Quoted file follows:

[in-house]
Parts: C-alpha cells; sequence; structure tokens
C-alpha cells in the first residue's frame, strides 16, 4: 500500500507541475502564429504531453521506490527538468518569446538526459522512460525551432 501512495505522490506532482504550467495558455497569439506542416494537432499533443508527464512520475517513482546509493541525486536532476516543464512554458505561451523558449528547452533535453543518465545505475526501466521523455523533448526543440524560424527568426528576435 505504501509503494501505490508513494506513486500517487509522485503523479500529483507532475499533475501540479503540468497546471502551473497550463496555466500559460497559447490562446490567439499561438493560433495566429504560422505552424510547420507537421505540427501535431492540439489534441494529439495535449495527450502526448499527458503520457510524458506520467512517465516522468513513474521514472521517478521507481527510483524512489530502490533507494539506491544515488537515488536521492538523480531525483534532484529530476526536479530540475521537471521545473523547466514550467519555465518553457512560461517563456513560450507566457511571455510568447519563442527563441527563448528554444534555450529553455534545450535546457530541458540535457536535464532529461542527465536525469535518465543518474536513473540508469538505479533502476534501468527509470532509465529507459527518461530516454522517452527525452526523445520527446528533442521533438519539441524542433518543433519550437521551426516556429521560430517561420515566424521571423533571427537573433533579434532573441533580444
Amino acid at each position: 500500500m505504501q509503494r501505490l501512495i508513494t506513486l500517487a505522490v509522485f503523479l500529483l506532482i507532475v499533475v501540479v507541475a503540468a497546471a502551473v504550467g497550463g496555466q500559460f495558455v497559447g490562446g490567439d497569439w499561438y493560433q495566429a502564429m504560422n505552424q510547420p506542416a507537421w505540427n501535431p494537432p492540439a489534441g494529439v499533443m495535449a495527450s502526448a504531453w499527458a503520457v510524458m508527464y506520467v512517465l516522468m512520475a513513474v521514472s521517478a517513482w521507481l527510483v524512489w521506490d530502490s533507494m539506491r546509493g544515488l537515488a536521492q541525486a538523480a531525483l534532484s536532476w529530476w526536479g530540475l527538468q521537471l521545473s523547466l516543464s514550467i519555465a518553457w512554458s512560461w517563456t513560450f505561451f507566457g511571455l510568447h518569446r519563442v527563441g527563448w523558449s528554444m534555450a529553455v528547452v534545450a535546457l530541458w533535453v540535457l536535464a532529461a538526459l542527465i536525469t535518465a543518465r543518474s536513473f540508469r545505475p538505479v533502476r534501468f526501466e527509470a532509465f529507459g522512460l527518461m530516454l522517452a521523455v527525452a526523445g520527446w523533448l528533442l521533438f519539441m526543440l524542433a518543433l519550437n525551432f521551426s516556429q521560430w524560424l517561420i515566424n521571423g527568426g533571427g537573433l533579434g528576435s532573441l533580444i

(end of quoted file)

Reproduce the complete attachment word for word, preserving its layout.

[in-house]
Parts: C-alpha cells; sequence; structure tokens
C-alpha cells in the first residue's frame, strides 16, 4: 500500500507541475502564429504531453521506490527538468518569446538526459522512460525551432 501512495505522490506532482504550467495558455497569439506542416494537432499533443508527464512520475517513482546509493541525486536532476516543464512554458505561451523558449528547452533535453543518465545505475526501466521523455523533448526543440524560424527568426528576435 505504501509503494501505490508513494506513486500517487509522485503523479500529483507532475499533475501540479503540468497546471502551473497550463496555466500559460497559447490562446490567439499561438493560433495566429504560422505552424510547420507537421505540427501535431492540439489534441494529439495535449495527450502526448499527458503520457510524458506520467512517465516522468513513474521514472521517478521507481527510483524512489530502490533507494539506491544515488537515488536521492538523480531525483534532484529530476526536479530540475521537471521545473523547466514550467519555465518553457512560461517563456513560450507566457511571455510568447519563442527563441527563448528554444534555450529553455534545450535546457530541458540535457536535464532529461542527465536525469535518465543518474536513473540508469538505479533502476534501468527509470532509465529507459527518461530516454522517452527525452526523445520527446528533442521533438519539441524542433518543433519550437521551426516556429521560430517561420515566424521571423533571427537573433533579434532573441533580444
Amino acid at each position: 500500500m505504501q509503494r501505490l501512495i508513494t506513486l500517487a505522490v509522485f503523479l500529483l506532482i507532475v499533475v501540479v507541475a503540468a497546471a502551473v504550467g497550463g496555466q500559460f495558455v497559447g490562446g490567439d497569439w499561438y493560433q495566429a502564429m504560422n505552424q510547420p506542416a507537421w505540427n501535431p494537432p492540439a489534441g494529439v499533443m495535449a495527450s502526448a504531453w499527458a503520457v510524458m508527464y506520467v512517465l516522468m512520475a513513474v521514472s521517478a517513482w521507481l527510483v524512489w521506490d530502490s533507494m539506491r546509493g544515488l537515488a536521492q541525486a538523480a531525483l534532484s536532476w529530476w526536479g530540475l527538468q521537471l521545473s523547466l516543464s514550467i519555465a518553457w512554458s512560461w517563456t513560450f505561451f507566457g511571455l510568447h518569446r519563442v527563441g527563448w523558449s528554444m534555450a529553455v528547452v534545450a535546457l530541458w533535453v540535457l536535464a532529461a538526459l542527465i536525469t535518465a543518465r543518474s536513473f540508469r545505475p538505479v533502476r534501468f526501466e527509470a532509465f529507459g522512460l527518461m530516454l522517452a521523455v527525452a526523445g520527446w523533448l528533442l521533438f519539441m526543440l524542433a518543433l519550437n525551432f521551426s516556429q521560430w524560424l517561420i515566424n521571423g527568426g533571427g537573433l533579434g528576435s532573441l533580444i